Tigers Run Over Wake Forest

by - Correspondent -

CLEMSON — Since arriving on Clemson's campus 18 months ago, Tommy Bowden has
been telling anyone who would listen he preferred to run the football.
Saturday, Wake Forest — and maybe the entire country — got the message loud
and clear.

Dispelling the myth that his spread formations equal a pass-happy attack,
Bowden watched gleefully as the Tigers rolled up 436 yards on the ground in
Saturday's 55-7 thrashing of Wake Forest at Death Valley.

The Danny Ford-esque total easily surpassed Clemson's previous rushing high
under Bowden, 290 yards last season vs. Virginia.

"When some of the media sees our offense and sees multiple formations they
think pass offense, but it really isn't," Bowden said. "As I've said several
times we look for running opportunities first, passing opportunities second.
We prefer to run the football."

His preference was easily met Saturday. Led by quarterback Woody Dantzler,
Clemson runners ripped off huge chunks of yardage virtually at will almost
from the opening gun. Dantzler finished with 166 yards and two touchdowns,
getting free on a variety of plays — everything from quarterback draws to
scrambles out of the teeth of the Demon Deacon pass rush.

Not to be outdone, Clemson's three-headed running back monster continued to
impress. Starter Travis Zachery gained 73 yards on 15 carries, but even that
wasn't enough to outdo true freshman Keith Kelly. The Walterboro native
carried the ball 16 times for 93 yards — all in the second half — for an
average of 5.8 yards per carry. And Bernard Rambert got in on the act, as
well, picking up 46 yards on 6 carries (7.7) and scoring a pair of touchdowns.

Wake Forest coach Jim Caldwell was among those impressed with Clemson's

"You start spreading out to handle (Clemson's) offense when it's flexed and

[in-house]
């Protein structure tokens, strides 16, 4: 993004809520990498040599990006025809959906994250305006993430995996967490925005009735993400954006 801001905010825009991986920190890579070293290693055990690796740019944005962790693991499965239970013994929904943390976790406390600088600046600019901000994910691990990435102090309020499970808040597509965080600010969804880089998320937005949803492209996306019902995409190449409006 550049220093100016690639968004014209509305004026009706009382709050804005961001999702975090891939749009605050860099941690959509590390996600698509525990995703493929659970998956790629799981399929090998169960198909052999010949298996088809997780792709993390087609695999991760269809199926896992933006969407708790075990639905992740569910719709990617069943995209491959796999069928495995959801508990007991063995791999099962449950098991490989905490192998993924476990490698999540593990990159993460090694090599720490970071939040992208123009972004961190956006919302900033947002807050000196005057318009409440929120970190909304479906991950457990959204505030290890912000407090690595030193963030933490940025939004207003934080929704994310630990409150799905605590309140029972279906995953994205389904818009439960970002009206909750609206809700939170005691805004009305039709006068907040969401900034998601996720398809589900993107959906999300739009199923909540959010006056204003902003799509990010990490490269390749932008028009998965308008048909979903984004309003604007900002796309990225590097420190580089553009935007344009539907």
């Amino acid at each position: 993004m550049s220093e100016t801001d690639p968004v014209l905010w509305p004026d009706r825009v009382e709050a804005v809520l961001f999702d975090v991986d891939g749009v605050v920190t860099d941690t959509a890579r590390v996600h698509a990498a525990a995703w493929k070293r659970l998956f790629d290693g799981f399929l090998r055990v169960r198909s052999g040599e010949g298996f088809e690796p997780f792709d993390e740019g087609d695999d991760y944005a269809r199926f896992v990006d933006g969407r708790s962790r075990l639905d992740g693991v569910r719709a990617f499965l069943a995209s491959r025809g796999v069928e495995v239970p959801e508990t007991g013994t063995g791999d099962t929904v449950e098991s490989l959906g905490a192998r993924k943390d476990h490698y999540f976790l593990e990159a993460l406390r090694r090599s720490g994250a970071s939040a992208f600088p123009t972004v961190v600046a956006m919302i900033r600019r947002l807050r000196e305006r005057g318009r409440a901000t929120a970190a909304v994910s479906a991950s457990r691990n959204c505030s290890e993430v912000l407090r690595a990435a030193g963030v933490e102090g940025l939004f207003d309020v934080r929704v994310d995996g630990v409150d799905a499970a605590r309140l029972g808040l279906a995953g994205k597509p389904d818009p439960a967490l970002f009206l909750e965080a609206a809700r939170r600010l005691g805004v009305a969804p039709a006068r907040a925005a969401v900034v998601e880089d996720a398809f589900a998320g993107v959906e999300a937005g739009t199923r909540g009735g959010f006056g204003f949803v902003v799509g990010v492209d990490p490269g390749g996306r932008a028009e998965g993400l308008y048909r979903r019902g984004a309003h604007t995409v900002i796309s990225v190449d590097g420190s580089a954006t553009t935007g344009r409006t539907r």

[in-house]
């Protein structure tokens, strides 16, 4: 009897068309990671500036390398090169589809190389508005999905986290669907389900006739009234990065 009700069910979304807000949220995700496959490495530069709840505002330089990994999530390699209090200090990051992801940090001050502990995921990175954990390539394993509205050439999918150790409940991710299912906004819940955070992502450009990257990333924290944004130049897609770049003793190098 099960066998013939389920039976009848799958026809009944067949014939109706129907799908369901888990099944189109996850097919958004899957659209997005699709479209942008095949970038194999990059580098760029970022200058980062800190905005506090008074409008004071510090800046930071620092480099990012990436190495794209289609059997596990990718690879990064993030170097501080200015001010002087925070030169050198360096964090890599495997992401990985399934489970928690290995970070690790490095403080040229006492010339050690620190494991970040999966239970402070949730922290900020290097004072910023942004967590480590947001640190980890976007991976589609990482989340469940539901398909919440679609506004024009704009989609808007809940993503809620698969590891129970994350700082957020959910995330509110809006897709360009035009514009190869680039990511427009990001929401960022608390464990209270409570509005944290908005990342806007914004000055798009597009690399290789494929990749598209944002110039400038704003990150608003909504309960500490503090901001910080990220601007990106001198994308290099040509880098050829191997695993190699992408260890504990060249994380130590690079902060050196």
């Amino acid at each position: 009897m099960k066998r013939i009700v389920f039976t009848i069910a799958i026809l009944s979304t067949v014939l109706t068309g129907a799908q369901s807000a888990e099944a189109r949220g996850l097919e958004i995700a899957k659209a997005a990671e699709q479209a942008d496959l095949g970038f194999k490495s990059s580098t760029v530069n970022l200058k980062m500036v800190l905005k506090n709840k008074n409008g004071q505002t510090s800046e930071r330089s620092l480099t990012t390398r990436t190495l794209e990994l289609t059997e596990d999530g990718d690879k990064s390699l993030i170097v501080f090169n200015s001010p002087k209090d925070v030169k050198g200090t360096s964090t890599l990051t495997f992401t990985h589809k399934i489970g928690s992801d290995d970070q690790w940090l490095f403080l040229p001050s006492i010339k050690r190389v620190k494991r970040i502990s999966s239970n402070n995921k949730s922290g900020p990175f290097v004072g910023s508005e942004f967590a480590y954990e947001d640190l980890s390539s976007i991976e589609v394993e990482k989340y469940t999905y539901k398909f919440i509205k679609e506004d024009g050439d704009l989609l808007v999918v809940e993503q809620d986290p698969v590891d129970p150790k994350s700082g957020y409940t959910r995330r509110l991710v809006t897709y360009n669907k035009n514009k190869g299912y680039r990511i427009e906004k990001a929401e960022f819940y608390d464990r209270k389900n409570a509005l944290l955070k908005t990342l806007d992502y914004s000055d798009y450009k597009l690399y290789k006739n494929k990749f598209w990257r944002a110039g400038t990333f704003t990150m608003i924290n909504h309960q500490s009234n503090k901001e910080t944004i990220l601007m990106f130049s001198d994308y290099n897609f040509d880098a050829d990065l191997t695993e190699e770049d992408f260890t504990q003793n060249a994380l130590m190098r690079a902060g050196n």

they stretch you out past the numbers, and in your mind you're thinking it's
a finesse game," he said. "But they run the ball at you as effectively as any
team that lines up in the I-(formation) and pounds it down your throat. They
do it with backs, quarterback...the whole gamut. They do a nice job."

Dantzler, especially, drew praise from the opposing coach.

"He's just a heck of a player, very tough to handle," Caldwell said. "Often
times you'll find guys as effective as he's been in the passing game, maybe
they don't run very well. But he's just the opposite. He's the prototype
quarterback everyone's looking for, one that throws the ball well, certainly
can operate a complex system, and runs the ball like a tailback.

"As a matter of fact I thought we were playing pretty good defense there for
a while, until he got loose on us."

Meanwhile, Kelly's effectiveness in the second half may have warranted a
promotion of sorts.

"He was injured all preseason," Bowden said. "But you're seeing what he can
do. I think he's earned some playing time earlier in the game."

Dan Scott is the sports editor of Seneca Daily Journal/Clemson Daily Messenger.
His columns can be read at www.dailyjournalmessenger.com.

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